The leader of this group advised me to continue South towards ROMORANTIN (L 56). I went round ROMORANTIN, and as the bridges at the CH7ER River were guarded, I swam it. I approached a farm somewhere North of VALENCAY (Sheet 21, L 4240). I was allowed to shelter in the granary and next morning (about 7 Jul) given a bicycle (name of people unknown). I cycled to CHATEAUROUX (L 50), rode through ARGENTON-SUR-CREUSE (Q 37), took the turning towards ST. BENOIT (Q 26). About eight kilometres North of St BENOIT I approached a house in a very small village and asked for help, and from this point I was assisted on my journey.
The ‘Conscript Heroes’ web site http://www.conscript-heroes.com/MI9-05.html contains the following entry for Sgt Hugh D Davies (3320 2059): “returned by SD Hudson July 44 Op Tenerife”. This describes David’s journey back to the UK prior to his interview with M.I.9 on 28 July.
“SD Hudson” refers to an RAF Lockheed Hudson used by SD (Special Duties). SD and SOE (Special Operation’s Executive) were involved in the clandestine operations that included dropping or landing trained agents in enemy occupied Europe. They landed a range of aircraft in remote areas, sometimes right under the Germans noses. They also undertook supply drops of arms, ammunition and explosives, for use by the resistance fighters. One of the most well known airfields for these types of operations was RAF Tempsford in Bedfordshire and its resident 161 (SD) Squadron. 138 (SD) Squadron were also based there. They flew Whitley, Lockheed Hudson, Handley Page Halifax and Short Stirling bombers, and also Westland Lysanders. They were also known to have used North Weald and Stapleford Abbots in Essex, Stradishall and Newmarket in Suffolk as operating bases.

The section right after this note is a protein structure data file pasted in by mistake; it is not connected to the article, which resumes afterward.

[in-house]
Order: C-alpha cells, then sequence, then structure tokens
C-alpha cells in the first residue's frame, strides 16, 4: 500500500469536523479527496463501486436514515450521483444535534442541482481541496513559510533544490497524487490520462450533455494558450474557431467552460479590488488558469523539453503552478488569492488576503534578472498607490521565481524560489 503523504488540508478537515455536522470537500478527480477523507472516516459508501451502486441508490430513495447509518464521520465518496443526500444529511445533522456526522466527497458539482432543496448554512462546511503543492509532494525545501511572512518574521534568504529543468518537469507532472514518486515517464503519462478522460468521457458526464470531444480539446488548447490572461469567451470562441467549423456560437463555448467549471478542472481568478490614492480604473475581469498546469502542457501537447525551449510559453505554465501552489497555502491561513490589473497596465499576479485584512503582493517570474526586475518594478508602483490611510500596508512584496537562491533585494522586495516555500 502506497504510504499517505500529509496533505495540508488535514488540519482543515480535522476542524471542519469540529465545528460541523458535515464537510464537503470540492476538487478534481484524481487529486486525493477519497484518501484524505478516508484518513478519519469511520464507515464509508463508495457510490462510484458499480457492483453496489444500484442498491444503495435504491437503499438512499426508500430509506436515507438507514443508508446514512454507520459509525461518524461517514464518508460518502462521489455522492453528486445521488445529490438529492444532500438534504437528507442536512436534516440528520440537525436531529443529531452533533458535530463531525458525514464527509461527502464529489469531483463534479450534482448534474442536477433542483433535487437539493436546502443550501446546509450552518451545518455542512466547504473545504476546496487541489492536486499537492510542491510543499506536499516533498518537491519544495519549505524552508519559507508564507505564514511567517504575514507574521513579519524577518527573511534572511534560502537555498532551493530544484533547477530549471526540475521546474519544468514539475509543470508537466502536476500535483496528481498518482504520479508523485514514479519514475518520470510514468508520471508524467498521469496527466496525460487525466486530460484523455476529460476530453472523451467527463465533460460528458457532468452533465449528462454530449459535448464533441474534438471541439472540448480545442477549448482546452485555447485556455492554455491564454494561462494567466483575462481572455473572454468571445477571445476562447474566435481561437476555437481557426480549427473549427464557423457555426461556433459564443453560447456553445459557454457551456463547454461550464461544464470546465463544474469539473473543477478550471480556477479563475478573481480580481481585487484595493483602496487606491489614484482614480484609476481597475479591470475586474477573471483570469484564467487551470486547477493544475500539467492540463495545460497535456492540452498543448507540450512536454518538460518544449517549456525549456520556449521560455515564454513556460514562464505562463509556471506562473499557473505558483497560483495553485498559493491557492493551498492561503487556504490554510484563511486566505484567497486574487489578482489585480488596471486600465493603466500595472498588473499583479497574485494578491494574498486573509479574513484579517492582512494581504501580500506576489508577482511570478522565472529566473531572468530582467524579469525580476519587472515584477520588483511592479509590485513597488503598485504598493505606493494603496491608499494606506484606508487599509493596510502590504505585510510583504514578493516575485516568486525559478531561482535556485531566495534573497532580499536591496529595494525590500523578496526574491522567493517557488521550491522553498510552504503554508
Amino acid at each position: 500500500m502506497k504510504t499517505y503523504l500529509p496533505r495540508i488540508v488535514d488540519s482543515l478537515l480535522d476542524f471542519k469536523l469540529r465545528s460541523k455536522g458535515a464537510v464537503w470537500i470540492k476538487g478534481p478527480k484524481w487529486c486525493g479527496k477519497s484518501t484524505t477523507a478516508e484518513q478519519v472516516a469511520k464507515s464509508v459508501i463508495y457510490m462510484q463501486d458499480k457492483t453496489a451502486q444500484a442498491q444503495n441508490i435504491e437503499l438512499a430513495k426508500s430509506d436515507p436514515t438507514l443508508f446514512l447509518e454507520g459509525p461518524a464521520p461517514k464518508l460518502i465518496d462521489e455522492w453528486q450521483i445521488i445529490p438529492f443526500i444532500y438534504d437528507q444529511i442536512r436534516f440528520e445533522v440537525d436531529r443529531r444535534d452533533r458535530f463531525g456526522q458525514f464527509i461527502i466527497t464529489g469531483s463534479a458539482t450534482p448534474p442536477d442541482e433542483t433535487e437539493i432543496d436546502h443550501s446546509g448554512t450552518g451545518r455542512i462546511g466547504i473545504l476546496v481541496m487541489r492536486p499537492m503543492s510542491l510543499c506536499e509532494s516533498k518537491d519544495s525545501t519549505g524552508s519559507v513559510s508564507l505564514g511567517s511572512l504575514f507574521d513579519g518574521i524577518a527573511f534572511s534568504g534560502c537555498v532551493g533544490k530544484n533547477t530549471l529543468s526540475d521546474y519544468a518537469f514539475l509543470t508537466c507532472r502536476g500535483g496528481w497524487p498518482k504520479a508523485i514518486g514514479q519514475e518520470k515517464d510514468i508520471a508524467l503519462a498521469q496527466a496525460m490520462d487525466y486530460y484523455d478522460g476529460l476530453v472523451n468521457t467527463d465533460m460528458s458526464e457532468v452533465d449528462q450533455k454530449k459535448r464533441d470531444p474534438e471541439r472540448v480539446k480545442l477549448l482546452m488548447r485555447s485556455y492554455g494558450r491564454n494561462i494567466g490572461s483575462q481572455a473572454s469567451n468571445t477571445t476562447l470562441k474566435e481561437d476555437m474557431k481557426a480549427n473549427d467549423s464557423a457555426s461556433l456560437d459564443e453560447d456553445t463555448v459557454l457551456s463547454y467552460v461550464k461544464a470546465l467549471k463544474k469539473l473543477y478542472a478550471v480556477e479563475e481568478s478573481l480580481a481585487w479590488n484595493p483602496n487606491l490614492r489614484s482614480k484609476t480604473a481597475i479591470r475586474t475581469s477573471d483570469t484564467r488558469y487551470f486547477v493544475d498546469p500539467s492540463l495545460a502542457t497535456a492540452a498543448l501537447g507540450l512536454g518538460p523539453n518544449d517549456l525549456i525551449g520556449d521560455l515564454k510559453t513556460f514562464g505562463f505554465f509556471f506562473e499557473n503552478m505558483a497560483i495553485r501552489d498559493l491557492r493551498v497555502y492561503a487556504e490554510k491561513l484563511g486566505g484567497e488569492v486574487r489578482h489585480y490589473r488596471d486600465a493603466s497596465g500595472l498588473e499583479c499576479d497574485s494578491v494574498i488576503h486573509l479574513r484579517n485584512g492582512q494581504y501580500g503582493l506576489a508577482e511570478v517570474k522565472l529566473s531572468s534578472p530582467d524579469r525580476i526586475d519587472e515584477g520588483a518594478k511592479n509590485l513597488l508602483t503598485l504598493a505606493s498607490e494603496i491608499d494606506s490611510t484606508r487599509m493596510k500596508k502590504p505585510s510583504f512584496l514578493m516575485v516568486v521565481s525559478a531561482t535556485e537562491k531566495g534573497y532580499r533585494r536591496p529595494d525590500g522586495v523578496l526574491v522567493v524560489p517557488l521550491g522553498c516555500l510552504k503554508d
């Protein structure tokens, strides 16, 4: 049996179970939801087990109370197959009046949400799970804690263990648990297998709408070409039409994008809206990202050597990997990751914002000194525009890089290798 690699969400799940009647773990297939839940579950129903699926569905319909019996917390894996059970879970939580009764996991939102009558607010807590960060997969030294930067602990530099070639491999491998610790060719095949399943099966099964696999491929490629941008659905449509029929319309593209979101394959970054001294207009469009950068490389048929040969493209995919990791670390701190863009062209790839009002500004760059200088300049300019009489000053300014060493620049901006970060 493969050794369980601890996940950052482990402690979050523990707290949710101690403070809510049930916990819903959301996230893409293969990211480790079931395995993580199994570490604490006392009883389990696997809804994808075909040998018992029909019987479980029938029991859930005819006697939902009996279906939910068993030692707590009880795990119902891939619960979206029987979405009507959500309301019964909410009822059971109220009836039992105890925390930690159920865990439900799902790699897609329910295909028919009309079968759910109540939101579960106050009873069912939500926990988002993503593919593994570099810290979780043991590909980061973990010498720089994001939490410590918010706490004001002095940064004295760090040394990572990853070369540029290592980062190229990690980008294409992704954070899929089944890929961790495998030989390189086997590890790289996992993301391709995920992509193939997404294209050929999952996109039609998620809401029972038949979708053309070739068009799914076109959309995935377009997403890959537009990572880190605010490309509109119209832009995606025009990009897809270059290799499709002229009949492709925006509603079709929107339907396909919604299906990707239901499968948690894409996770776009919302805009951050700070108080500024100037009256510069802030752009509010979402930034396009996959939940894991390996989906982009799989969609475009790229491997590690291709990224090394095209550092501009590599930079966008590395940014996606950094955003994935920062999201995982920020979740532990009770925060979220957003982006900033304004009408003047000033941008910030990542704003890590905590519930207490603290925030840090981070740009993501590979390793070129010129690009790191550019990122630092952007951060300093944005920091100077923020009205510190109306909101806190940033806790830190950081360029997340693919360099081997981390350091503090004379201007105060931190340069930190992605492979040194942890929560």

‘Conscript Heroes’ also has reference to an escape report for fellow Welshman Merlin Pearce mentioned above and some of his evading crew (e.g. 3315 1504 (-) Sgt John McCallum):